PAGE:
FALLS CHURCH, Va. - By the U.S. government's account, Ahmed Omar Abu Ali
used his time studying in Saudi Arabia to plot the assassination of
President Bush. But to supporters here, the young man's studies at Saudi
Arabia's University of Medina were nothing more than a spiritual break
before a settled life in American suburbia.
Two divergent stories about Abu Ali emerged yesterday as the 23-year-old
student from Northern Virginia sat in federal custody.
To U.S. officials, the young man is a shadowy would-be assassin who hatched
a plan with an al-Qaida member in 2002 and 2003 to shoot the president or
kill him with a car bomb. To friends and family, the U.S. citizen is a high
school valedictorian who dreamed of marrying an American, perhaps working
as an engineer and teaching the Koran.
In the family's Falls Church home at the top of a 10-story high rise, Faten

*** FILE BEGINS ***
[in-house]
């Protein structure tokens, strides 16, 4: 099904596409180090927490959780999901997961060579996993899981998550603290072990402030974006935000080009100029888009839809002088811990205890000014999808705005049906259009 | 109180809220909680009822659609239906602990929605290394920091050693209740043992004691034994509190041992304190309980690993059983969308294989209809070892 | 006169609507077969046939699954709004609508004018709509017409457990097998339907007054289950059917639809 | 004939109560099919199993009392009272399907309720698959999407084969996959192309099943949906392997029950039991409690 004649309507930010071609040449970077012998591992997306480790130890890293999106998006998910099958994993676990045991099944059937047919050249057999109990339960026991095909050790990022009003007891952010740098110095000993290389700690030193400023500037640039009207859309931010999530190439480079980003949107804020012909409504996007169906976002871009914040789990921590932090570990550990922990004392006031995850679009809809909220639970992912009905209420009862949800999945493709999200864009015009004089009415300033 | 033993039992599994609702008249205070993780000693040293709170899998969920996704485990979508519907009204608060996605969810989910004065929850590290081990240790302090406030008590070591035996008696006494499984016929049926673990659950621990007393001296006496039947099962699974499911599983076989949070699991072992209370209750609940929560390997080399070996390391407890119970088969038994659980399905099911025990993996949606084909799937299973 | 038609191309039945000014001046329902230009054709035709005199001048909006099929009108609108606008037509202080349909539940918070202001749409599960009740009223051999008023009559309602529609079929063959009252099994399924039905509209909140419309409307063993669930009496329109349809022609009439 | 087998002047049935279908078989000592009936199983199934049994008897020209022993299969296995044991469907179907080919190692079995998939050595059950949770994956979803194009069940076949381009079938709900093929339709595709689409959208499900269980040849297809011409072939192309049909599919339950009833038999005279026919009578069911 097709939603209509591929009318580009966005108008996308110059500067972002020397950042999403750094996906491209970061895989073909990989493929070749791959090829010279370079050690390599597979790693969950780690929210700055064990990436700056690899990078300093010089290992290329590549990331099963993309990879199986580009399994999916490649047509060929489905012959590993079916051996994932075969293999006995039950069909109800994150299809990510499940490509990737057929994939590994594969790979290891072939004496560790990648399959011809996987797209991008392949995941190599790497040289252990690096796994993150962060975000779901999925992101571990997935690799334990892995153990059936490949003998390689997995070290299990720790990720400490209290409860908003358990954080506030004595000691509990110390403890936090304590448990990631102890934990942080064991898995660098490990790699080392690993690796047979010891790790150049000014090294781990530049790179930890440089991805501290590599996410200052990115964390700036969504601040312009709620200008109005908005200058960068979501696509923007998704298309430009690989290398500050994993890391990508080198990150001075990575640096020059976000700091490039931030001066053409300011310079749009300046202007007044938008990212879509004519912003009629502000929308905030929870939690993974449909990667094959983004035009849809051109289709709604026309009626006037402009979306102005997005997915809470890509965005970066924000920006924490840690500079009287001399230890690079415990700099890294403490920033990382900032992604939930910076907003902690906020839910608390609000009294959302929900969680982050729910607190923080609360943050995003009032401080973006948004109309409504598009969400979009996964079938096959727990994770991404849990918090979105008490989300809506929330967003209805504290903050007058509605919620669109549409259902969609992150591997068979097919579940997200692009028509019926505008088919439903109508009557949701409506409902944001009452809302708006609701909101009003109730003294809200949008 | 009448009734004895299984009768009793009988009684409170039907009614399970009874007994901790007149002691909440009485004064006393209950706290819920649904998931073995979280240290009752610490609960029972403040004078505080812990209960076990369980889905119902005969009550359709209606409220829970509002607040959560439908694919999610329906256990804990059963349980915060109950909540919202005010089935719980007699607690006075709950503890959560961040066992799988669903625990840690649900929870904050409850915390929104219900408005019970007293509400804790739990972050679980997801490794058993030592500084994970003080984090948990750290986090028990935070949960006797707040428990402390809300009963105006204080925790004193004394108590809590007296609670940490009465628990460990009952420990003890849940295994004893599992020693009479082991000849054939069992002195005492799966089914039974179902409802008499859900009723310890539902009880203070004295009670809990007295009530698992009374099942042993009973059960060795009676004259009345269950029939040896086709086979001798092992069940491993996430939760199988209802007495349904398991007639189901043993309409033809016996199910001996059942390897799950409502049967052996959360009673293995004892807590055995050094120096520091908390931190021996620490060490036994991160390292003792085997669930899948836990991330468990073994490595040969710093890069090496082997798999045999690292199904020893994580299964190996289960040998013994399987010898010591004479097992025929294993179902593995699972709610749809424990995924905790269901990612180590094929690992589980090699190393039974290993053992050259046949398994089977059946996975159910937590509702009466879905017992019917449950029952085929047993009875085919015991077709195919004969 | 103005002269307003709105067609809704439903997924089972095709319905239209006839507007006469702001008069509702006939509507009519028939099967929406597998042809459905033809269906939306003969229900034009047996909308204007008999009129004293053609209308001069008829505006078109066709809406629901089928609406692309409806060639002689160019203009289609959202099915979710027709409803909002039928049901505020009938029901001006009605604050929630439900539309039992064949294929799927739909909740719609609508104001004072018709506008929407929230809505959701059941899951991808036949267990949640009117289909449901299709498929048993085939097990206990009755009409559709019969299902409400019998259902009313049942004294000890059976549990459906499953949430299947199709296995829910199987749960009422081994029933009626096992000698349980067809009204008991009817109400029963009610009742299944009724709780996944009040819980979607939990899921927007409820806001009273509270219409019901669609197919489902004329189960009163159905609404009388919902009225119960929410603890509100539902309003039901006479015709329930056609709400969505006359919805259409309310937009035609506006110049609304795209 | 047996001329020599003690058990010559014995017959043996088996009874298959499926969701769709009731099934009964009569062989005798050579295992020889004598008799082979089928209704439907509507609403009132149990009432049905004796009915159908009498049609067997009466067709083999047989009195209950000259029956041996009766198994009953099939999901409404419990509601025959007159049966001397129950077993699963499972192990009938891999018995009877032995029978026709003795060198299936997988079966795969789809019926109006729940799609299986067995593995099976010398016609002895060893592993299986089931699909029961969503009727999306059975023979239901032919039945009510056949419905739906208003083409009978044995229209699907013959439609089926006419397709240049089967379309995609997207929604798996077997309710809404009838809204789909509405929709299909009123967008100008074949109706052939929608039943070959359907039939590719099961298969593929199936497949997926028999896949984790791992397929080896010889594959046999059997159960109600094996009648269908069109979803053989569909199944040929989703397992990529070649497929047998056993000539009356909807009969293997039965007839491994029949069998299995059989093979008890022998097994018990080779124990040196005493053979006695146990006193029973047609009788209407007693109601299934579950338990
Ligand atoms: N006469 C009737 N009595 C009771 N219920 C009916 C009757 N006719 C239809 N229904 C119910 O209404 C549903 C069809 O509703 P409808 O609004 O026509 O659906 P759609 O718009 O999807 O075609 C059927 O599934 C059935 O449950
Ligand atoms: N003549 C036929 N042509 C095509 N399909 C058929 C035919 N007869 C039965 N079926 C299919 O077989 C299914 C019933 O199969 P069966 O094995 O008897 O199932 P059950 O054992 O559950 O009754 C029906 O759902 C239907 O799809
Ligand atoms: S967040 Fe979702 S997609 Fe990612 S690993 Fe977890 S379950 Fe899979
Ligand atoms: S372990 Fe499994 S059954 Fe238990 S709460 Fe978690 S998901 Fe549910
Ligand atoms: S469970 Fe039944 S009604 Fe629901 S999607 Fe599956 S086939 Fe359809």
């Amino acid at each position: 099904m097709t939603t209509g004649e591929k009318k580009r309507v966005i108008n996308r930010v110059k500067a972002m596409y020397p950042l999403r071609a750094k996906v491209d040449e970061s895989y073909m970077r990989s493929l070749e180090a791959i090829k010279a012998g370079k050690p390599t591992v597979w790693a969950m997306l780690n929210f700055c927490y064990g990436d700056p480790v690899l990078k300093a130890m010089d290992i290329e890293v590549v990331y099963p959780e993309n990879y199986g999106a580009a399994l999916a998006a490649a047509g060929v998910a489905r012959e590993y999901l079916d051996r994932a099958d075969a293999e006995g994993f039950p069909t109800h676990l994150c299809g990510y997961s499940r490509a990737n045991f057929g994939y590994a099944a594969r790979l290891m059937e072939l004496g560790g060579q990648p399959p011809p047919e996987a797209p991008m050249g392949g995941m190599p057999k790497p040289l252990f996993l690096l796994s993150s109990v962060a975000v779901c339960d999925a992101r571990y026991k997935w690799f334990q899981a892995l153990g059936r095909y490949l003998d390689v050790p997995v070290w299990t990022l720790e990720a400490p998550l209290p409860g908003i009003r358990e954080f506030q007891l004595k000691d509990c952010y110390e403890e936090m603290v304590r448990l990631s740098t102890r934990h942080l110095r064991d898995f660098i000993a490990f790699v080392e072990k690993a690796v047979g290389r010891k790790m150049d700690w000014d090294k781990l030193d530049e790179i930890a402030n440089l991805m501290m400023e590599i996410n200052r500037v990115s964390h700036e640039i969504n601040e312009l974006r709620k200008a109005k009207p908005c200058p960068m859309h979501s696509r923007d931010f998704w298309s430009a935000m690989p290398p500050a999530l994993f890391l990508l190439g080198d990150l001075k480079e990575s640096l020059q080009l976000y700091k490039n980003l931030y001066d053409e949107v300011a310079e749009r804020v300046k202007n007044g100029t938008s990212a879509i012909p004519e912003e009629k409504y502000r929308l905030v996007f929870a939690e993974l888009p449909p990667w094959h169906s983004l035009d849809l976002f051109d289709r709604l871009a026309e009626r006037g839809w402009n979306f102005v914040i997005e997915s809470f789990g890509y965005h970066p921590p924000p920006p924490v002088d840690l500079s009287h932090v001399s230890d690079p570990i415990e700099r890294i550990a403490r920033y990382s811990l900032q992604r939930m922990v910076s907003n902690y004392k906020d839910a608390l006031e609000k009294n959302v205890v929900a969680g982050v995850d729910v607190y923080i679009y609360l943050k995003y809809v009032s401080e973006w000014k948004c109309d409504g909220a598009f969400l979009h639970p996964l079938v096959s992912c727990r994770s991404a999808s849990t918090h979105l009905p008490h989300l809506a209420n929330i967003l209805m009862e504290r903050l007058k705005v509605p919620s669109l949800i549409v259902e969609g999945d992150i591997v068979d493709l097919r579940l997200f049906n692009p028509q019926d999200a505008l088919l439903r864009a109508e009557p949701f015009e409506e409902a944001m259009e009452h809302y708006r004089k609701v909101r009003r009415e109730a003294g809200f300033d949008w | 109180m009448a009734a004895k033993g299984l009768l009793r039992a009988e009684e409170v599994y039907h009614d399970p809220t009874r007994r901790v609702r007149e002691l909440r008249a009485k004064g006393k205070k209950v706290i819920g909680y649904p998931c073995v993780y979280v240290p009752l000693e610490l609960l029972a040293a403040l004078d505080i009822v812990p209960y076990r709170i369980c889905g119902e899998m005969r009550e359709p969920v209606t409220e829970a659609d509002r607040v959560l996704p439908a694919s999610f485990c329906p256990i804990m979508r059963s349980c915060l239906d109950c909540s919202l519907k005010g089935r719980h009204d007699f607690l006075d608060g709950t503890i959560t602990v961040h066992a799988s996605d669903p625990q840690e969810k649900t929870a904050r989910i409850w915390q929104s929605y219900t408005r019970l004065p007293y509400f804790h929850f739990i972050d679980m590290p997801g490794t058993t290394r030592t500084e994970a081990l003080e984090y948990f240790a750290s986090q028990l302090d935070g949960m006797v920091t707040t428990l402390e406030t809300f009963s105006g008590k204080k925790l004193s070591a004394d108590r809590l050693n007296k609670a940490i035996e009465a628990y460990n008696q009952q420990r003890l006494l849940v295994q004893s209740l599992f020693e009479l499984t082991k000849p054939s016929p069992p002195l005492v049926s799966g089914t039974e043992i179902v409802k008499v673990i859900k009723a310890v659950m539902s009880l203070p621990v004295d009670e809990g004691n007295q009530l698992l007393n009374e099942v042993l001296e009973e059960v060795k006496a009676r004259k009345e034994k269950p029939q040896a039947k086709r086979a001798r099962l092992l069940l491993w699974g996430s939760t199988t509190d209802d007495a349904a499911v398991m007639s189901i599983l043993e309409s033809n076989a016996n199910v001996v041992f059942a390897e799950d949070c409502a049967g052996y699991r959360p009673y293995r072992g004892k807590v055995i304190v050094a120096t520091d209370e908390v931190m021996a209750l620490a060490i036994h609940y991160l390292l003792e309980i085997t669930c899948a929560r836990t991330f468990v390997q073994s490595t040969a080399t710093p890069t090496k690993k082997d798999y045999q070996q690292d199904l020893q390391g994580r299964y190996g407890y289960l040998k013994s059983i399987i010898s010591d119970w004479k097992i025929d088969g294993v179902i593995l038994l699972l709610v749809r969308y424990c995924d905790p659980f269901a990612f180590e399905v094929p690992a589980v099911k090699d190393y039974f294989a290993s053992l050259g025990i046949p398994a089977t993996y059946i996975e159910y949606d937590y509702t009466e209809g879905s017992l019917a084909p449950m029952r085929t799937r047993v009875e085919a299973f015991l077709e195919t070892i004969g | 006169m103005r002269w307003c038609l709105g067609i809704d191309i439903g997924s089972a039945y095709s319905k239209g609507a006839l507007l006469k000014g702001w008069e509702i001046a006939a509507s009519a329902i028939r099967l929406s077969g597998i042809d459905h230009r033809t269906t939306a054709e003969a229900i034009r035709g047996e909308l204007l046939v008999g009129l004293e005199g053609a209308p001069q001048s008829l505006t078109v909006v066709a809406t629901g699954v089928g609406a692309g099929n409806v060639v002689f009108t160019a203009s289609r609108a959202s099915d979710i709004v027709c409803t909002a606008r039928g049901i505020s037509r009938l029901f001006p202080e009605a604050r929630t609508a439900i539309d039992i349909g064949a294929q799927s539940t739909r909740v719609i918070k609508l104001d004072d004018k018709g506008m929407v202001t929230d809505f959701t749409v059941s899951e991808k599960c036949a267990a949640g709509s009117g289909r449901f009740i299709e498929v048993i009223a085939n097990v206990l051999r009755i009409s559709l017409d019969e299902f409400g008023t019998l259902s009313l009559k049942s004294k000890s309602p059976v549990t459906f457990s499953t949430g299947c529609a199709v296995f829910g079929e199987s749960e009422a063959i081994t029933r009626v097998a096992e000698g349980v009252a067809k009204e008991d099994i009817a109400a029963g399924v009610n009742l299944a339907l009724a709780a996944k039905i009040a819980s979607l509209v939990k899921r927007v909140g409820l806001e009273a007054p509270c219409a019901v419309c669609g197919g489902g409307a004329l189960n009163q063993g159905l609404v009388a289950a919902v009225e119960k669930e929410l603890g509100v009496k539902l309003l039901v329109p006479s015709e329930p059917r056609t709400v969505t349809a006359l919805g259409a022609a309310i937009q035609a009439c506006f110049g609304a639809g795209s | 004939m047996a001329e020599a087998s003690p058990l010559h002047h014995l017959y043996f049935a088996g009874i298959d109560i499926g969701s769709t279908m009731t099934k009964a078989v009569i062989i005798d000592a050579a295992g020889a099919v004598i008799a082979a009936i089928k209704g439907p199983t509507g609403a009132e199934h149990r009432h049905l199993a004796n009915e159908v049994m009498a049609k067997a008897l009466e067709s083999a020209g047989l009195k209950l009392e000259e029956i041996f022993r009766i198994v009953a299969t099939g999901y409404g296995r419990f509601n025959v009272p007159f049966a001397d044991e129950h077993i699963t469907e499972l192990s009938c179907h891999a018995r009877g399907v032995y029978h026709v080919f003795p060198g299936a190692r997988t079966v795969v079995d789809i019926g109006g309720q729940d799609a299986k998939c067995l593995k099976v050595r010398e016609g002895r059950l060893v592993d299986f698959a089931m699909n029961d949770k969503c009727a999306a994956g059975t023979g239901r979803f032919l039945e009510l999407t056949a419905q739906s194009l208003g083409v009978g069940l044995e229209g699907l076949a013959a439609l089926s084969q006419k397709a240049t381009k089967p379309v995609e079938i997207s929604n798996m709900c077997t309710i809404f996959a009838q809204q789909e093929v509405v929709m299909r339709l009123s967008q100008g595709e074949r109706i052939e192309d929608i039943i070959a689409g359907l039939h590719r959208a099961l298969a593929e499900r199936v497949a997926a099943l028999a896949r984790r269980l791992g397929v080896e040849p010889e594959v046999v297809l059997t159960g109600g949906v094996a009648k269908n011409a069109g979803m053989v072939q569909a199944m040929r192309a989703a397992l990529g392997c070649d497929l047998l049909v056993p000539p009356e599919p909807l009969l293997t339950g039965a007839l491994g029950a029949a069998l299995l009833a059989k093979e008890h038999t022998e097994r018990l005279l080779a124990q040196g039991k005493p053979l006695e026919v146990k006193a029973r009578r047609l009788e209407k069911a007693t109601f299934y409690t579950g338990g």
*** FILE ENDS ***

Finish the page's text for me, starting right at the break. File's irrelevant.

Abu Ali, the suspect's mother, was still processing the news that her son
was suspected of attempting to kill the president and facing a string of
charges. She said she heard the charges for the first time in court yesterday.
"I laughed on every count," she said. "I know the government is lying."
But U.S. officials are taking this case seriously.
"After the devastating terrorist attack and murders of Sept. 11, the
defendant turned his back on America and joined the cause of al Qaida,"
U.S. Attorney Paul J. McNulty said in a statement. "He now stands charged
with some of the most serious offenses our nation can bring against
supporters of terrorism."
After the court appearance yesterday, Abu Ali's relatives said they were
eager to see him for the first time since he was detained in Saudi Arabia
without charges in June 2003. The family has been fighting for his return;
a lawsuit on his behalf contends the U.S. government encouraged Saudi
officials to hold him there for interrogation…
"We believe in the U.S. justice system. We believe this country is based on